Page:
Hypothetical computer reconstruction of the village in Al Marawah Island 8,000 years ago. Image Credit: Department of Culture, Tourism

Abu Dhabi:

The discovery of an 8,000-year-old village (Neolithic period or late Stone Age) in Al Marawah Island in Abu Dhabi is just the tip of the iceberg and there could be more surprises in store, says Dr Mark Beech, Head of Archaeology and Palaeontology for the Al Dhafra and Abu Dhabi region at the Department of Culture and Tourism (DCT).

According to him, further exploration could unearth more secrets from the first ever settlement in the region.

Radiocarbon dating

Early this year DCT conducted radiocarbon dating at Al Marawah to establish that the site belonged to the Stone Age.

“When the site was first discovered in the early 1990s we did not realise that it dated back to the Neolithic period. However we now know that this is probably the region’s earliest village whose inhabitants created a substantial settlement within the UAE.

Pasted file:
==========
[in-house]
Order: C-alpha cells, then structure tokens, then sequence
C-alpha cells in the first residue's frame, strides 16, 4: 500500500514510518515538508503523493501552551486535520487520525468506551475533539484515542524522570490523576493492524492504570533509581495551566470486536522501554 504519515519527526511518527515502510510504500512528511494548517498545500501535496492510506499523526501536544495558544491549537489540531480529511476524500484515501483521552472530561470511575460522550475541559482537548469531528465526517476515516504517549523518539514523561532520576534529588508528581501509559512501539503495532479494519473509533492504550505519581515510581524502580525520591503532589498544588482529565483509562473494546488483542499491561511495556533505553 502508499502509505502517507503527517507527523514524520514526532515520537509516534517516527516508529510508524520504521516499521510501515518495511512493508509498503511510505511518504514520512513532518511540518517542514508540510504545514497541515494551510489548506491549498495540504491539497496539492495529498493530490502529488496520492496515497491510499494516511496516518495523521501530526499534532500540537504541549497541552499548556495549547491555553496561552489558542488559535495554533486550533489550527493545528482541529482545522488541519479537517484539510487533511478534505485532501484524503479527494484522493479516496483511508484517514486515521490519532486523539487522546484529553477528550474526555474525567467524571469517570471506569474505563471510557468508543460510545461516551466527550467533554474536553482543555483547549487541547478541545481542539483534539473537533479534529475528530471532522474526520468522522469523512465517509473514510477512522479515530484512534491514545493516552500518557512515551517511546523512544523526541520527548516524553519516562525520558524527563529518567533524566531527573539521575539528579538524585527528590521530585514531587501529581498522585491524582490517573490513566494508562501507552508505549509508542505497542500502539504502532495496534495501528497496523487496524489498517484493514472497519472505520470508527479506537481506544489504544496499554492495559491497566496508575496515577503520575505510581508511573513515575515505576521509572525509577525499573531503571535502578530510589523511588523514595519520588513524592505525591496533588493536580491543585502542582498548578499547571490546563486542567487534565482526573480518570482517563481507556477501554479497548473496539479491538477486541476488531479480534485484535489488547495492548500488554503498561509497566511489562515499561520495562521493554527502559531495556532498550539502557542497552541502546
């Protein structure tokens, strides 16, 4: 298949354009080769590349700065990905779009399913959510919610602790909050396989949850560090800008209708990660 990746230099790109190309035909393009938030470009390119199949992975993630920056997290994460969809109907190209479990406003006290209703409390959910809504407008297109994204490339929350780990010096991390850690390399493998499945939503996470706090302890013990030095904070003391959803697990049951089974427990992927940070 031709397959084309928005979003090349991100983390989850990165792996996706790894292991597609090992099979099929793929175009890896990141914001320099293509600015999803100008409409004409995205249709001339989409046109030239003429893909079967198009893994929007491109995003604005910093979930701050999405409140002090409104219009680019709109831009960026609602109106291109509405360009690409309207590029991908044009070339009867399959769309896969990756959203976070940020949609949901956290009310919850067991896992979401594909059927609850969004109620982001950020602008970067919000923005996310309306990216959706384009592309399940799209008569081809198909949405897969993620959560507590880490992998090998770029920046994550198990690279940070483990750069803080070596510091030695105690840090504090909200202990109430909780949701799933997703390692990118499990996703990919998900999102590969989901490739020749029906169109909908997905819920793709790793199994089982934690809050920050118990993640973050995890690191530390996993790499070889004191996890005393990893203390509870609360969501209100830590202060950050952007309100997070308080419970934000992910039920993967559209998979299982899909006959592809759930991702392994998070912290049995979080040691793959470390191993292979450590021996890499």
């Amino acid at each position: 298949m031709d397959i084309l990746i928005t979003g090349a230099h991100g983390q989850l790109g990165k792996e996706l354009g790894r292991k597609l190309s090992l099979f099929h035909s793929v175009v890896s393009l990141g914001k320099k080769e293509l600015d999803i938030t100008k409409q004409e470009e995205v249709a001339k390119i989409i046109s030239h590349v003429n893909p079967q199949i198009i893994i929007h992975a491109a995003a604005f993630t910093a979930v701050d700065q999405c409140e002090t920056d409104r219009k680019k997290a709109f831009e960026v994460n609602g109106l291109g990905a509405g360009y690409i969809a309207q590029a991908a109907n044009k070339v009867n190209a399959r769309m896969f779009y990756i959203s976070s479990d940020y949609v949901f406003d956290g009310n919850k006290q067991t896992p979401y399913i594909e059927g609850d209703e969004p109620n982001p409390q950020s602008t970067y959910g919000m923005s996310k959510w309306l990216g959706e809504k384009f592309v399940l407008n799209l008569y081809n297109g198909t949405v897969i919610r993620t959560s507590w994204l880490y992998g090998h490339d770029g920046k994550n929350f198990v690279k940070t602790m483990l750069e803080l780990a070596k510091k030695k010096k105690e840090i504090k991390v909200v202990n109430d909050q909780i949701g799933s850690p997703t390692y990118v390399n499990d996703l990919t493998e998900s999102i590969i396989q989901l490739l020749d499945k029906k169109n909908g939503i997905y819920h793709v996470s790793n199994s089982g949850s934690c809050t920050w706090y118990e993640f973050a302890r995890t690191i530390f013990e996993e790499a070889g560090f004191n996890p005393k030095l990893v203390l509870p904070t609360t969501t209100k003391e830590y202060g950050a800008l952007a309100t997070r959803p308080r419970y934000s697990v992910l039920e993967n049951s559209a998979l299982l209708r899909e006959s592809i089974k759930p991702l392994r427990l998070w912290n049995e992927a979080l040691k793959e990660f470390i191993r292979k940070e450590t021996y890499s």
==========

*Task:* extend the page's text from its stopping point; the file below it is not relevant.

“We have excavated only two mounds out of seven and I’m sure we are in for a lot more exciting surprises as we excavate the others,” he said.

The seven mounds, discovered back in 1992, were located on top of a limestone ridge.

The first mound had a well-constructed three-room house which displayed strong architecture and use of the locally available limestone for building material.

The second mound revealed a series of at least six further rooms. Dr Beech said the house structures challenge previous views that people during the Neolithic period were largely nomadic, as the structures show a more permanent form of settlement.

Further evidence suggests the inhabitants were seafaring folk who established trade connections and grazed domestic animals such as sheep and goat. A range of flintstone tools like arrowheads and scrapers indicate they were good craftsmen and hunters. “We found bones which suggest their diet consisted of fish, dugongs, dolphins and sea turtles. They made jewellery such as buttons and beads out of shells and stones,” he said.

Shedding more light

“Early in 2019 we will be continuing our excavations on the larger second mound. It is a delicate and intricate process, but will surely shed more light on the lifestyle they led,” he said.